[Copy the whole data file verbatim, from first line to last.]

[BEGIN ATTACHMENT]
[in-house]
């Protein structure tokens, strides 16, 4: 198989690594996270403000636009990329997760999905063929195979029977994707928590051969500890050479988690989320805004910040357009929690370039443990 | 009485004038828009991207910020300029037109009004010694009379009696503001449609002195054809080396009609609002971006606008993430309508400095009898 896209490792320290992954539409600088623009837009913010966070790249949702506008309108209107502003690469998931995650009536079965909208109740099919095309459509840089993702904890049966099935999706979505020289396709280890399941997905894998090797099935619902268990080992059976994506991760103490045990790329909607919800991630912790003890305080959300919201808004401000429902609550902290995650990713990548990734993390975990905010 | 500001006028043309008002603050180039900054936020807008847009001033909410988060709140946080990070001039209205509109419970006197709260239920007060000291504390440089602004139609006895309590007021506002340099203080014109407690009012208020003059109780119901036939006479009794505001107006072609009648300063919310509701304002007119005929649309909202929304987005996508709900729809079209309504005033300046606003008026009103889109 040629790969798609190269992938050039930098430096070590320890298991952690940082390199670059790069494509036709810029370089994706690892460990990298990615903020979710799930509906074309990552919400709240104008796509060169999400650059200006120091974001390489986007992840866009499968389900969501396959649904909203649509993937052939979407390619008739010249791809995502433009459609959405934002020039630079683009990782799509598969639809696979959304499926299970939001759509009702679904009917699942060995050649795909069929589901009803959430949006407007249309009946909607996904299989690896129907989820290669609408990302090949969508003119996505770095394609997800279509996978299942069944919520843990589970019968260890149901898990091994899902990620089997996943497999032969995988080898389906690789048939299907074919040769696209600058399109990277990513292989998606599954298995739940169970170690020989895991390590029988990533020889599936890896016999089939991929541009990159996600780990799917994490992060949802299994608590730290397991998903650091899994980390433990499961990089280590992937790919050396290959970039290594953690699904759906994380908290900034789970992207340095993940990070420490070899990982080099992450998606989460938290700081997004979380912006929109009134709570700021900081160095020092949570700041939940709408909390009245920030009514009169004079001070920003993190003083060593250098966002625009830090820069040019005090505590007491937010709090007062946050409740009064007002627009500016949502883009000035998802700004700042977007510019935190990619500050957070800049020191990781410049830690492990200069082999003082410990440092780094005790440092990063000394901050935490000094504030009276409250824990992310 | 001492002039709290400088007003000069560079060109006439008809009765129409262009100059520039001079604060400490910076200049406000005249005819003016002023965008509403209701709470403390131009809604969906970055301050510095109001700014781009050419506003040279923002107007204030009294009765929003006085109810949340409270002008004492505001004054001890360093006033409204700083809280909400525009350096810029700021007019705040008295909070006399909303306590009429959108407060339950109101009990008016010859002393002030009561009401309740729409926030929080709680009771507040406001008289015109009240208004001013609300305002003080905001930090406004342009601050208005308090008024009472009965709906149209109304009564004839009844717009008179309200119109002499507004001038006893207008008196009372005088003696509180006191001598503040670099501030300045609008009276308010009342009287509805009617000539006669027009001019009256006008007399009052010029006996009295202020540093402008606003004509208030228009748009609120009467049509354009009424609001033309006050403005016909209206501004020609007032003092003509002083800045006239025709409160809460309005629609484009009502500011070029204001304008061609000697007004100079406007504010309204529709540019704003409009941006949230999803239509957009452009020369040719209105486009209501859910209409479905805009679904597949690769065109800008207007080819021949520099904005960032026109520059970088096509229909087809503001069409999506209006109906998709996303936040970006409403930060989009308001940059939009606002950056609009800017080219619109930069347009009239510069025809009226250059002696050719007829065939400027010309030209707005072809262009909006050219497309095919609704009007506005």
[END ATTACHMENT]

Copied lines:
[in-house]
């Protein structure tokens, strides 16, 4: 198989690594996270403000636009990329997760999905063929195979029977994707928590051969500890050479988690989320805004910040357009929690370039443990 | 009485004038828009991207910020300029037109009004010694009379009696503001449609002195054809080396009609609002971006606008993430309508400095009898 896209490792320290992954539409600088623009837009913010966070790249949702506008309108209107502003690469998931995650009536079965909208109740099919095309459509840089993702904890049966099935999706979505020289396709280890399941997905894998090797099935619902268990080992059976994506991760103490045990790329909607919800991630912790003890305080959300919201808004401000429902609550902290995650990713990548990734993390975990905010 | 500001006028043309008002603050180039900054936020807008847009001033909410988060709140946080990070001039209205509109419970006197709260239920007060000291504390440089602004139609006895309590007021506002340099203080014109407690009012208020003059109780119901036939006479009794505001107006072609009648300063919310509701304002007119005929649309909202929304987005996508709900729809079209309504005033300046606003008026009103889109 040629790969798609190269992938050039930098430096070590320890298991952690940082390199670059790069494509036709810029370089994706690892460990990298990615903020979710799930509906074309990552919400709240104008796509060169999400650059200006120091974001390489986007992840866009499968389900969501396959649904909203649509993937052939979407390619008739010249791809995502433009459609959405934002020039630079683009990782799509598969639809696979959304499926299970939001759509009702679904009917699942060995050649795909069929589901009803959430949006407007249309009946909607996904299989690896129907989820290669609408990302090949969508003119996505770095394609997800279509996978299942069944919520843990589970019968260890149901898990091994899902990620089997996943497999032969995988080898389906690789048939299907074919040769696209600058399109990277990513292989998606599954298995739940169970170690020989895991390590029988990533020889599936890896016999089939991929541009990159996600780990799917994490992060949802299994608590730290397991998903650091899994980390433990499961990089280590992937790919050396290959970039290594953690699904759906994380908290900034789970992207340095993940990070420490070899990982080099992450998606989460938290700081997004979380912006929109009134709570700021900081160095020092949570700041939940709408909390009245920030009514009169004079001070920003993190003083060593250098966002625009830090820069040019005090505590007491937010709090007062946050409740009064007002627009500016949502883009000035998802700004700042977007510019935190990619500050957070800049020191990781410049830690492990200069082999003082410990440092780094005790440092990063000394901050935490000094504030009276409250824990992310 | 001492002039709290400088007003000069560079060109006439008809009765129409262009100059520039001079604060400490910076200049406000005249005819003016002023965008509403209701709470403390131009809604969906970055301050510095109001700014781009050419506003040279923002107007204030009294009765929003006085109810949340409270002008004492505001004054001890360093006033409204700083809280909400525009350096810029700021007019705040008295909070006399909303306590009429959108407060339950109101009990008016010859002393002030009561009401309740729409926030929080709680009771507040406001008289015109009240208004001013609300305002003080905001930090406004342009601050208005308090008024009472009965709906149209109304009564004839009844717009008179309200119109002499507004001038006893207008008196009372005088003696509180006191001598503040670099501030300045609008009276308010009342009287509805009617000539006669027009001019009256006008007399009052010029006996009295202020540093402008606003004509208030228009748009609120009467049509354009009424609001033309006050403005016909209206501004020609007032003092003509002083800045006239025709409160809460309005629609484009009502500011070029204001304008061609000697007004100079406007504010309204529709540019704003409009941006949230999803239509957009452009020369040719209105486009209501859910209409479905805009679904597949690769065109800008207007080819021949520099904005960032026109520059970088096509229909087809503001069409999506209006109906998709996303936040970006409403930060989009308001940059939009606002950056609009800017080219619109930069347009009239510069025809009226250059002696050719007829065939400027010309030209707005072809262009909006050219497309095919609704009007506005």